In December last year Venezuela’s political right wing gained a majority in the National Assembly, defeating the country’s socialist PSUV party, which for 17 years has worked unremittingly in the interests of the most vulnerable sectors of society. Supported by the US and the neo-liberal block, this right-wing resurgence has destabilised the country and provoked dismay among the left leaning countries of Latin America, which have formed a new Parliamentary Network to confront the threat of neo-liberalism in the region. To make matters worse, the collapse of global oil prices and an unprecedented rise in inflation have adversely affected the economy, and President Maduro has been forced to declare a state of economic emergency. The National Assembly attempted unsuccessfully to block this measure, and its leader Henry Ramos Allup has now called for President Maduro to be removed from office. Dr Francisco Dominguez, Head of the Centre for Brazilian and Latin American Studies at Middlesex University, and Secretary of the Venezuelan Solidarity Campaign, will discuss this extremely grave situation with us.
Julian Oram is Land Campaign leader at Global Witness. Many of the world’s worst environmental and human rights abuses are driven by the exploitation of natural resources and corruption in the global political and economic system. Global Witness campaigns to end this by carrying out hard-hitting investigations to expose these abuses and campaign for change. Julian will cover the following issues:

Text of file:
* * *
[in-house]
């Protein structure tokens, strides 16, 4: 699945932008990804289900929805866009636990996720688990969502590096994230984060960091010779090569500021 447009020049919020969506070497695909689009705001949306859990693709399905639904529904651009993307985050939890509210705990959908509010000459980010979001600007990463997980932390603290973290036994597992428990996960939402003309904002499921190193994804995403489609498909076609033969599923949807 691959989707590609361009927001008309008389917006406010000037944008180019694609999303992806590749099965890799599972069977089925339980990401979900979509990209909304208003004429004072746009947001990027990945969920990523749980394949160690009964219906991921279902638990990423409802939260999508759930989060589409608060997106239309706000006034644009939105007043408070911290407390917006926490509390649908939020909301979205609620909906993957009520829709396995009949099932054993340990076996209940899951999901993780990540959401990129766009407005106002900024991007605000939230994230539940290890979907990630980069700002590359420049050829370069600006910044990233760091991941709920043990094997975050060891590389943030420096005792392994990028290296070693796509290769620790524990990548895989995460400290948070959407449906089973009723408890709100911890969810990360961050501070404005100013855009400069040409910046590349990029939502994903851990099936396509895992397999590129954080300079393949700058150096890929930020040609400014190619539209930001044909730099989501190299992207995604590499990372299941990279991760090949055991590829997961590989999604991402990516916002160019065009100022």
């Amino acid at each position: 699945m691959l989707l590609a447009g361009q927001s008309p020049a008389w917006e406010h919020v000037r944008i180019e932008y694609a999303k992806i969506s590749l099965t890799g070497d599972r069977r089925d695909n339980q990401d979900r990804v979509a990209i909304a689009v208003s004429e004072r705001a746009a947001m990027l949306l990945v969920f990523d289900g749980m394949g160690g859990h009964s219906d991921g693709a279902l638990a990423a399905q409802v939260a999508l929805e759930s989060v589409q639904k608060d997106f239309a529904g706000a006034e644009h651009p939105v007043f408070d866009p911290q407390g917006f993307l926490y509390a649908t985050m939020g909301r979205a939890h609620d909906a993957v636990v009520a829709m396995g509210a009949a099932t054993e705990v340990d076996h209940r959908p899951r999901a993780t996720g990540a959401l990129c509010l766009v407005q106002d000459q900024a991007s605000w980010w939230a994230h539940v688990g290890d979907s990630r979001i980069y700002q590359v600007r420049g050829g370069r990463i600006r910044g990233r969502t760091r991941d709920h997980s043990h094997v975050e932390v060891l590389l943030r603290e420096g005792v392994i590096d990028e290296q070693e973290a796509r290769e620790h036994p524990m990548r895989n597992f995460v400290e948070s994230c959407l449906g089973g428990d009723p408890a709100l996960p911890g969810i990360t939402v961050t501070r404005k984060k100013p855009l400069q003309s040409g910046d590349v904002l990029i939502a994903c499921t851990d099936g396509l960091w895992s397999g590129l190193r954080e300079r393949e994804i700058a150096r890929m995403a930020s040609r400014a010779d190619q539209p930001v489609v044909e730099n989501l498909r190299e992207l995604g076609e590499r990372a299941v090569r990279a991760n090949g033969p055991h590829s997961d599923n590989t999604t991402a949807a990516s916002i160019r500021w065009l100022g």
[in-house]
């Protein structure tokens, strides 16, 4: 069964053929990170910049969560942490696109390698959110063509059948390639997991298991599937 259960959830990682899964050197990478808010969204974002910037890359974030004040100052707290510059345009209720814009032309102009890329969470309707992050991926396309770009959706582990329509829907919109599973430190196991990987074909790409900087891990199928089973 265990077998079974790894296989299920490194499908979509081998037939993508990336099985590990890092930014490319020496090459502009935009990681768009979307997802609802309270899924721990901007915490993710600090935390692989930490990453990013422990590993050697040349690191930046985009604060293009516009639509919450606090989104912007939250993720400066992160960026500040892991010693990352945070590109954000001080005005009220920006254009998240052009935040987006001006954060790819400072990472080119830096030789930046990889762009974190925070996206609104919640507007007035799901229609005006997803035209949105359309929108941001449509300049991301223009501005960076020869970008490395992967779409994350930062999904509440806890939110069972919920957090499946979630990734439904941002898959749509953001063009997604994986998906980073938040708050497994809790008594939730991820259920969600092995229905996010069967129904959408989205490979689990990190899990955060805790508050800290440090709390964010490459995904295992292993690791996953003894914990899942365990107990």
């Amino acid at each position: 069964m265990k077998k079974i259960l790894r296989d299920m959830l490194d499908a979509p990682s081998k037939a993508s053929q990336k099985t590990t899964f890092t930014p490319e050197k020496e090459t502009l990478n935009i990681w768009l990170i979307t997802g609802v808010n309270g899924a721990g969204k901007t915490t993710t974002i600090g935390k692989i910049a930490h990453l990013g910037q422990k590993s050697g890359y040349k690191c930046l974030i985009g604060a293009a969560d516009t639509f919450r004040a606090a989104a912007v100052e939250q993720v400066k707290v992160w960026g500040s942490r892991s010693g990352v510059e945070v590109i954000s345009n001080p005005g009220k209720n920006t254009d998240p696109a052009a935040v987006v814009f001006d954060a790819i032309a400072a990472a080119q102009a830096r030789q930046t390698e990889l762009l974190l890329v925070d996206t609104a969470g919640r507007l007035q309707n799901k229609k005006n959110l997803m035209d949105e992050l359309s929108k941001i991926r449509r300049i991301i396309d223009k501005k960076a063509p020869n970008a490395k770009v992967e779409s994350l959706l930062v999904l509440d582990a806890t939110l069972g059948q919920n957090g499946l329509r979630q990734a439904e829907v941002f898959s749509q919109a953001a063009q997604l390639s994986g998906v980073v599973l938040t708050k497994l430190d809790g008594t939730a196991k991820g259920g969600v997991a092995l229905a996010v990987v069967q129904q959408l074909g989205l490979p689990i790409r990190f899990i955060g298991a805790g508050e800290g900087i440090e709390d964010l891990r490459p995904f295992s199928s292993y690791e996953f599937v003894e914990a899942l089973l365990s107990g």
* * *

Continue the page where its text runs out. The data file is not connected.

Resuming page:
- Why has land grabbing become a major global social issue, and what have been the recent drivers behind the dramatic rise in large-scale land acquisitions over the past 10-15 years.
- Where are the current major global ‘hot spots’ of land grabbing, and what are the consequences in terms of livelihoods, poverty, culture, social disruption, governance, conflict and environmental destruction?
- What have been some of the social, political and market responses at local, national and international levels?
- Focus on the Greater Mekong Region: recent causes and effects of land grabbing in Cambodia, Laos and Myanmar; and how GW is working with our partners and allies to address land governance issues in the region?
Recording of event:
Large charitable organisations, such as the Bill and Melinda Gates Foundation, are currently rivalling governments as the providers of social welfare, yet the businesses which generate their charitable largesse frequently contribute to economic instability and compound global inequalities. There are 85,000 of these private foundations in the US, about 5,000 now established each year, and the distinction between profit making and benign activity is becoming increasingly blurred. Linsey McGoey is a senior lecturer in sociology at the University of Essex, and a former adviser to the WHO. She has published widely in the media, and her new book No Such Thing as a Free Gift: the Gates Foundation and the Price of Philanthropy (Verso, 2015) examines the issue, asking whether this market-based philanthropy is actually doing good or simply perpetuating the inequalities it purports to remedy.
High profit exploitation of people is increasing rapidly with globalisation of markets and millions of people are being subjected to a form of modern day slavery. With millions plunged into economic vulnerability by famine and market forces and many more displaced and forced to flee because of war, the scale of the problem is huge and often ignored or condoned by corporations, governments and international bodies. At the same time highly organised and sophisticated criminal groups are making enormous profit out of human trafficking that has devastating consequences for women and children in particular.